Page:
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|Date: February 28, 2005||HC# 020151-275|
Re: 85-year-old Black Cohosh Specimen Tested for Active Ingredients
Jiang B, Yang H, Nuntanakorn P, et al. The value of plant collections in ethnopharmacology: a case study of an 85-year-old black cohosh (Actaea racemosa L.) sample. J of Ethnopharmacol. 2005;96:521-528.
Valuable but underutilized resources for scientific investigation in the field of ethnopharmacology are the plant samples that were collected in the late 1800s and early 1900s by world explorers. These ethnopharmacological collections were used to teach students about the pharmacopeia of the time and ended up as displays in museums, botanical gardens, and universities. The authors believe that these collections are still a valuable teaching resource and "represent a snapshot in time of the chemistry and utilization by past cultures that can never be recreated, and thus should be recognized and supported for their value to science."
A sample of black cohosh (Actaea racemosa syn. Cimicifuga racemosa), collected in 1919 by the physician and botanist Henry Hurd Rusby (1855–1940), was recently identified in the collections of The New York Botanical Garden. Black cohosh has a long history of medicinal use in North America. Native Americans and early colonists used its roots to treat conditions such as malaise, malaria, rheumatism, menstrual irregularities, kidney disorders, and sore throat. Currently, black cohosh is touted primarily for its role in alleviating the symptoms of menopause and is available commercially under a variety of brand names. The authors compared the constituents and stability of this 85-year-old sample of black cohosh with contemporary samples of the same species.
The 85-year-old sample was thought to have been collected from Montclair Heights, New Jersey. It had been exhibited and stored under a variety of environmental conditions over this period of time, including conditions that are not considered favorable to preservation. The roots and rhizomes of the modern sample of black cohosh were collected in the northeastern United States. The triterpene glycosidic and phenolic constituents of both samples were quantitatively and qualitatively analyzed by high-performance liquid chromatography–photodiode array detection (HPLC-PDA) and by liquid chromatography–mass spectrometry (LC-MS). In addition, methanol extracts of the two plant samples were tested for their antioxidant activities. All experiments were performed in duplicate in order to act as mutual controls.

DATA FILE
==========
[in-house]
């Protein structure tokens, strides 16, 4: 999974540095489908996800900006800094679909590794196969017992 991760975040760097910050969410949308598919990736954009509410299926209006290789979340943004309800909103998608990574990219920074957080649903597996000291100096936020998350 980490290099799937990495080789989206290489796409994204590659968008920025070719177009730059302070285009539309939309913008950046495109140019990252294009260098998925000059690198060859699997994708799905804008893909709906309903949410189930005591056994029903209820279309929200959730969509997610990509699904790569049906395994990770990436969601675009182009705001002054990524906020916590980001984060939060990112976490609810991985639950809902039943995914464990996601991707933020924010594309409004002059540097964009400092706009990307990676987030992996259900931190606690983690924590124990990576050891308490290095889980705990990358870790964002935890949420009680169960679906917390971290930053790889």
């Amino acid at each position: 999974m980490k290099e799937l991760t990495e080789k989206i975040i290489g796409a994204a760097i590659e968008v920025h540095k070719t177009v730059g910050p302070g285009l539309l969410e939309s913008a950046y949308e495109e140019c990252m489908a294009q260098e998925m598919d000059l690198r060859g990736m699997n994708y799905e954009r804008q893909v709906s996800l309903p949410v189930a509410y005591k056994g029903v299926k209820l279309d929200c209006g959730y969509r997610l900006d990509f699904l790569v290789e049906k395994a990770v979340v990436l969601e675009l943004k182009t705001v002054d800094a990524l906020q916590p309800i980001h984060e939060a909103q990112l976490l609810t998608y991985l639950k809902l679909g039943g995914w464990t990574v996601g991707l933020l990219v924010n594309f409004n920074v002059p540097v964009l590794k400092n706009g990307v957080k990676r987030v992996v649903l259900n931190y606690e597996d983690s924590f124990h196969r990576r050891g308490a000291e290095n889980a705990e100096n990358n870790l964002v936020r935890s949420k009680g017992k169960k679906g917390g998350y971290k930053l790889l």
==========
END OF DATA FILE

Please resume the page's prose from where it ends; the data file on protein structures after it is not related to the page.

Both HPLC-PDA and LC-MS analysis indicated that the compositions of triterpene glycosides and phenolic compounds in the 85-year-old sample of black cohosh were similar to those of the modern sample, which confirmed the stability of the compounds in the older sample. Quantitative analysis indicated that both plant samples had similar amounts of the four major triterpene glycosides measured (23-epi-26-deoxyactein, actein, cimiracemoside C, and cimigenoside): 4.43%–4.73% by HPLC-PDA and 4.06%–5.18% by LC-MS. However, the six major phenolic compounds measured (caffeic acid, ferulic acid, isoferulic acid, fukinolic acid, cimicifugic acid A, and cimicifugic acid B) were slightly lower in the 85-year-old sample. HPLC-PDA showed a total amount of 4.25% phenolic compounds in the 85-year-old sample and 5.68% in the modern sample. The difference in content of phenolic compounds between the two plant samples was thought to be due to genetic or metabolic properties of the plants, plant growing conditions, or time of harvesting and not due to decomposition of the constituent compounds. Similar antioxidant activities were found in the methanol extracts of the two plant samples.
The authors conclude that the phytochemical profiles of the 85-year-old black cohosh sample and the modern sample were "remarkably similar." This finding indicates that black cohosh products have the potential to be stored for longer periods of time than once thought without "major changes in its triterpenoid and phenolic profiles." The study of other such historic plant materials will be valuable for determining information on the stability of constituent compounds and evolutionary and genetic changes.
Mark Blumenthal, founder and executive director of the American Botanical Council, said, "This research supports what many scientists have known for a long time -- that some herbs have biologically active compounds that are stable for many years. We have known this for the ginsenosides in ginseng root and now we have confirmation that some of the key compounds in black cohosh do not break down over time. This may have some relevance to the good manufacturing practices (GMPs) that are expected soon from the Food and Drug Administration regarding requirements of expiration dates on herbal dietary supplement labels."
—Brenda Milot, ELS